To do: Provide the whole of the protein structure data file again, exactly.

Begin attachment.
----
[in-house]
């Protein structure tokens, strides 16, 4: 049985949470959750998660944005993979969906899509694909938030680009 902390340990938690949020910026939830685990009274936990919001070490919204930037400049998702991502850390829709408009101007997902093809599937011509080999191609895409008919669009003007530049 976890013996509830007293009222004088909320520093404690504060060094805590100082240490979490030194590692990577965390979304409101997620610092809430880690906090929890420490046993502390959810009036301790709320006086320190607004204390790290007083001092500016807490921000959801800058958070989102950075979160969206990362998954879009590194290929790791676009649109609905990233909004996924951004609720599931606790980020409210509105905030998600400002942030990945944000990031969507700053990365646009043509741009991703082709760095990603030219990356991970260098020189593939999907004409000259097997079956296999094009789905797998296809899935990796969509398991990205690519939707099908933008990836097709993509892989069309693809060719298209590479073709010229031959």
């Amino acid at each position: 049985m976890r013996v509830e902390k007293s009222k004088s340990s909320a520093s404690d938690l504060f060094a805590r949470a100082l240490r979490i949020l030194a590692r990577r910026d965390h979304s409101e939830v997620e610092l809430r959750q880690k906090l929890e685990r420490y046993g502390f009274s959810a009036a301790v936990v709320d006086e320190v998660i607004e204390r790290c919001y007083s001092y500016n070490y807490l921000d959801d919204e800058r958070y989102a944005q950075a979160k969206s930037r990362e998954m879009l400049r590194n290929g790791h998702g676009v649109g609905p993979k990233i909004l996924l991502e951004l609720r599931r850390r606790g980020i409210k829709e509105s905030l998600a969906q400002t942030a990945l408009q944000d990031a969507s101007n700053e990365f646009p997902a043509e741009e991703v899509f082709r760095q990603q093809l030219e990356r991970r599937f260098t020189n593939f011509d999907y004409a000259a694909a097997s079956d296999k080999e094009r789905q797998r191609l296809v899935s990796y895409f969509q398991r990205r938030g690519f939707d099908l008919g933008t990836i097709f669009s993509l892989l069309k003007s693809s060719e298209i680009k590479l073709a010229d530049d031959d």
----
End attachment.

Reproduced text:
[in-house]
């Protein structure tokens, strides 16, 4: 049985949470959750998660944005993979969906899509694909938030680009 902390340990938690949020910026939830685990009274936990919001070490919204930037400049998702991502850390829709408009101007997902093809599937011509080999191609895409008919669009003007530049 976890013996509830007293009222004088909320520093404690504060060094805590100082240490979490030194590692990577965390979304409101997620610092809430880690906090929890420490046993502390959810009036301790709320006086320190607004204390790290007083001092500016807490921000959801800058958070989102950075979160969206990362998954879009590194290929790791676009649109609905990233909004996924951004609720599931606790980020409210509105905030998600400002942030990945944000990031969507700053990365646009043509741009991703082709760095990603030219990356991970260098020189593939999907004409000259097997079956296999094009789905797998296809899935990796969509398991990205690519939707099908933008990836097709993509892989069309693809060719298209590479073709010229031959």
């Amino acid at each position: 049985m976890r013996v509830e902390k007293s009222k004088s340990s909320a520093s404690d938690l504060f060094a805590r949470a100082l240490r979490i949020l030194a590692r990577r910026d965390h979304s409101e939830v997620e610092l809430r959750q880690k906090l929890e685990r420490y046993g502390f009274s959810a009036a301790v936990v709320d006086e320190v998660i607004e204390r790290c919001y007083s001092y500016n070490y807490l921000d959801d919204e800058r958070y989102a944005q950075a979160k969206s930037r990362e998954m879009l400049r590194n290929g790791h998702g676009v649109g609905p993979k990233i909004l996924l991502e951004l609720r599931r850390r606790g980020i409210k829709e509105s905030l998600a969906q400002t942030a990945l408009q944000d990031a969507s101007n700053e990365f646009p997902a043509e741009e991703v899509f082709r760095q990603q093809l030219e990356r991970r599937f260098t020189n593939f011509d999907y004409a000259a694909a097997s079956d296999k080999e094009r789905q797998r191609l296809v899935s990796y895409f969509q398991r990205r938030g690519f939707d099908l008919g933008t990836i097709f669009s993509l892989l069309k003007s693809s060719e298209i680009k590479l073709a010229d530049d031959d």